In response to Matthew Taylor’s Independent Review of Employment Practices in the Modern Economy in 2017, the government have revealed this week their new Good Work Plan that recommends new rights for the UK’s flexible workforce.
Alongside further consultations on the future of the UK workforce, the government will also be looking to tighten penalties against firms that breach contracts or mistreat their workers. The document highlights significant reforms to strengthen worker rights from their first day in a job, guaranteeing that all workers – such as casual, zero-hour contracts and agency workers – receive basic rights such as payslips, holiday and sick pay as well as requesting a more stable employment contract.
Taking Taylor’s recommendations into consideration, there will now be four more consultations focusing on:
- Employment Status
- Agency Workers
- Increasing Transparency
Prime Minister, Theresa May has said that they “recognise the world of work is changing and we have to make sure we have the right structures in place to reflect those changes”.
Several key proposals included in the Good Work Plan will have a direct effect on contracting professionals and other temporary workers. The Good Work Plan will involve:
- A checklist of ‘day-one’ rights that include sick & holiday pay entitlements and a new right for all workers to receive a payslip
- Our 1.2 million UK agency workforce are to be supplied with a transparent overview of how payments are made as well as the costs/charges that may be deducted
- Consideration into repealing laws that allow agencies to hire workers on lower rates through Swedish Derogations contracts
- The introduction of a new name scheme for employers failing to pay at an employment tribunal. Those who show malice, spite or gross oversight will be fined £20,000 – quadruple the current penalty. There is also consideration to increase penalties for employers who’ve previously lost cases in the past.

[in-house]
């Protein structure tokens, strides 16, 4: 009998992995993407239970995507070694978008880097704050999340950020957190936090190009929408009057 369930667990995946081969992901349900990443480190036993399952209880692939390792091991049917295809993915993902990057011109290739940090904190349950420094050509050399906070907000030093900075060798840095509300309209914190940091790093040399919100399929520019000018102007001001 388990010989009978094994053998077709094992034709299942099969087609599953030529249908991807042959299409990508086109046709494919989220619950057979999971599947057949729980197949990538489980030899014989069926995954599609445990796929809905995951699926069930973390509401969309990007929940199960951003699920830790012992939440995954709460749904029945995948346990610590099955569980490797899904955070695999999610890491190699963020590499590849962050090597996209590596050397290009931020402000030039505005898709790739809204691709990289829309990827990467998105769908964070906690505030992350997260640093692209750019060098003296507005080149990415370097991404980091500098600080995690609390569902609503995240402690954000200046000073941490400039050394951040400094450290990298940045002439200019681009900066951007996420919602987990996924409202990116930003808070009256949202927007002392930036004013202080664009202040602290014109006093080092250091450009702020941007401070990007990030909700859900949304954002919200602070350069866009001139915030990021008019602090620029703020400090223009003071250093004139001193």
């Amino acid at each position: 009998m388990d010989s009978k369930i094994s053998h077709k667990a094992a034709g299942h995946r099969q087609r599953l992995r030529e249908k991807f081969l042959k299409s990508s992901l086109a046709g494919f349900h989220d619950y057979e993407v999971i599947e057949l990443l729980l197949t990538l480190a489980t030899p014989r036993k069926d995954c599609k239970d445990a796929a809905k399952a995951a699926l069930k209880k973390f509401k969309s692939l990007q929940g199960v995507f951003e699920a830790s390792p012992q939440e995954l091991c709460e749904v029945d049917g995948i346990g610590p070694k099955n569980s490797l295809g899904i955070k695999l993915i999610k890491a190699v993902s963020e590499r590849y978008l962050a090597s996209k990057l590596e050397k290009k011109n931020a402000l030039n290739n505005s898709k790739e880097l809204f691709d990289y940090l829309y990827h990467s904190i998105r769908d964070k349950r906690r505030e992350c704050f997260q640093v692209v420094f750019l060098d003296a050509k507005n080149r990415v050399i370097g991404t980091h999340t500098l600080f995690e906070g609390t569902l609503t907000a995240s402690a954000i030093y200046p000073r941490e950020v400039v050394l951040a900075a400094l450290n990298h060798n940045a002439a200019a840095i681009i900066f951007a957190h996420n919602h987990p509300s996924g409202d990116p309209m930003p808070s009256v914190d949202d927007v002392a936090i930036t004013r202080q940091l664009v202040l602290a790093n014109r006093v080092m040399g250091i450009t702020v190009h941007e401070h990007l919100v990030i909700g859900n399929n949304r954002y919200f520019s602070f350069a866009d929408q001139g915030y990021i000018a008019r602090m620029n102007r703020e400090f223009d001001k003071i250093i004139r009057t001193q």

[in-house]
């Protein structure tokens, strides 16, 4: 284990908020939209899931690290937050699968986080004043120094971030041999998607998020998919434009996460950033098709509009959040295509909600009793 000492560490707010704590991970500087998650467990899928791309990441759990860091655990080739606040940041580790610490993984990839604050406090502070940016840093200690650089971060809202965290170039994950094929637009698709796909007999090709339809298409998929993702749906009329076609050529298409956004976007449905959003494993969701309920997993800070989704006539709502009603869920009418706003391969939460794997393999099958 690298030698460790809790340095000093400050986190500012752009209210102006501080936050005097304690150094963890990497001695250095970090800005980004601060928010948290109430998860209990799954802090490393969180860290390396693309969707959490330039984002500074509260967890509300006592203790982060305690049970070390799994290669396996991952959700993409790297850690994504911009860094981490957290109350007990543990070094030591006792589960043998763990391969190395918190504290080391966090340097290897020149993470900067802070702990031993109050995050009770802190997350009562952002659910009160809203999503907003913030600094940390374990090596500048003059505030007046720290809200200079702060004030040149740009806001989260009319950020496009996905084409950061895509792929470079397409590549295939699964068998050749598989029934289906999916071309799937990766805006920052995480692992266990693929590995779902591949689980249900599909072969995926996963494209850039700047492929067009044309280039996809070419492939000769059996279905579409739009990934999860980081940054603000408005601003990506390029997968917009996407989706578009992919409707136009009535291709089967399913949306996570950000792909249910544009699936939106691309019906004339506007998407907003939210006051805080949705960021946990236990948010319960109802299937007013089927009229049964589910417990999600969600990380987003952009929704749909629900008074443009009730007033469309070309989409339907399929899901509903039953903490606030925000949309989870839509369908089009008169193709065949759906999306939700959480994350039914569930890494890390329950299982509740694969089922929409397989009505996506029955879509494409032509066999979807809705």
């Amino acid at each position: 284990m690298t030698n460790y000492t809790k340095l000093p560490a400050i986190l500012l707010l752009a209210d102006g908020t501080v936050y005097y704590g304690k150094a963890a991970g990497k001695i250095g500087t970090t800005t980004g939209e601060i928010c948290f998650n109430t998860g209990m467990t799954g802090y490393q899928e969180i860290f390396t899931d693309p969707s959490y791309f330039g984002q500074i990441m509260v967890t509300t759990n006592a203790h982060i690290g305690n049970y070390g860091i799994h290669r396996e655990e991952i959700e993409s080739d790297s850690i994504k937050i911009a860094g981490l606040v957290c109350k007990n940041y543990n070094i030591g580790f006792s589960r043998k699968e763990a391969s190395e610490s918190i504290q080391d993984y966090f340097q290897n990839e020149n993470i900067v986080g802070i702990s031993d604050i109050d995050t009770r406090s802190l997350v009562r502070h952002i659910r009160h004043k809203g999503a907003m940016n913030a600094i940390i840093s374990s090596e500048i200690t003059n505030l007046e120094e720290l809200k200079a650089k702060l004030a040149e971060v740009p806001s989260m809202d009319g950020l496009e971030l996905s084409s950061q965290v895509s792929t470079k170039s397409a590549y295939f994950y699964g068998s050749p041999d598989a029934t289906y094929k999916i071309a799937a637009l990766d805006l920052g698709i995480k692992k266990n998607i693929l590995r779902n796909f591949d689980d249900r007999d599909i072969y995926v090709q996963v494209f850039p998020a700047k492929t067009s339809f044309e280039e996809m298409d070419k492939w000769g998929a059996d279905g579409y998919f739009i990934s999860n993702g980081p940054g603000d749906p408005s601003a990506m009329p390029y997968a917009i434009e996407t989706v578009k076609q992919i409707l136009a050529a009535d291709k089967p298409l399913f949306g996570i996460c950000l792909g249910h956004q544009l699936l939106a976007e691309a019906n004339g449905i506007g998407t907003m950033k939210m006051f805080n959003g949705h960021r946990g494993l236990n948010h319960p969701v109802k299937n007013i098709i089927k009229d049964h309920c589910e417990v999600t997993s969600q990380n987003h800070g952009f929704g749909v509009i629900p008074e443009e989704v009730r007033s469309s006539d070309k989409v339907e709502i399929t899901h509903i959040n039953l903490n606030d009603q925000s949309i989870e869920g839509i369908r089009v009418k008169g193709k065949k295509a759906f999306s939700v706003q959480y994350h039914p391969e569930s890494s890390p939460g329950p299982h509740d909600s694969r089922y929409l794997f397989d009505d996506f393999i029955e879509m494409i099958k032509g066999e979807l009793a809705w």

- The consideration to increase the minimum wage rates for workers on zero-hour contracts.
Business Secretary, Greg Clark, “wants to embrace new ways of working, and to do so we will be one of the first countries to prepare our employment rules to reflect the new challenges” and the contracting industry has responded well to this announcement
Tania Bowers, general counsel at APSCo has said that they are “supportive” of the government’s desire for clarity. The focus on establishing a worker’s employment status is also a key requirement for the supply of independent contractors. It is already a broad and complex topic and there should be a further differentiation between employed, workers and self-employed.
Both FSCA’s Julia Kermode and Kevin Green at REC have also welcomed the consultations as the industry requires “more consistency and transparency” around agency workers with a clear breakdown of payments and the costs involved.
Over the forthcoming months, the government intend to investigate these complex issues and the impact of the reforms on business as well as the consideration of the further development of online tools and more discussions regarding self-employment.
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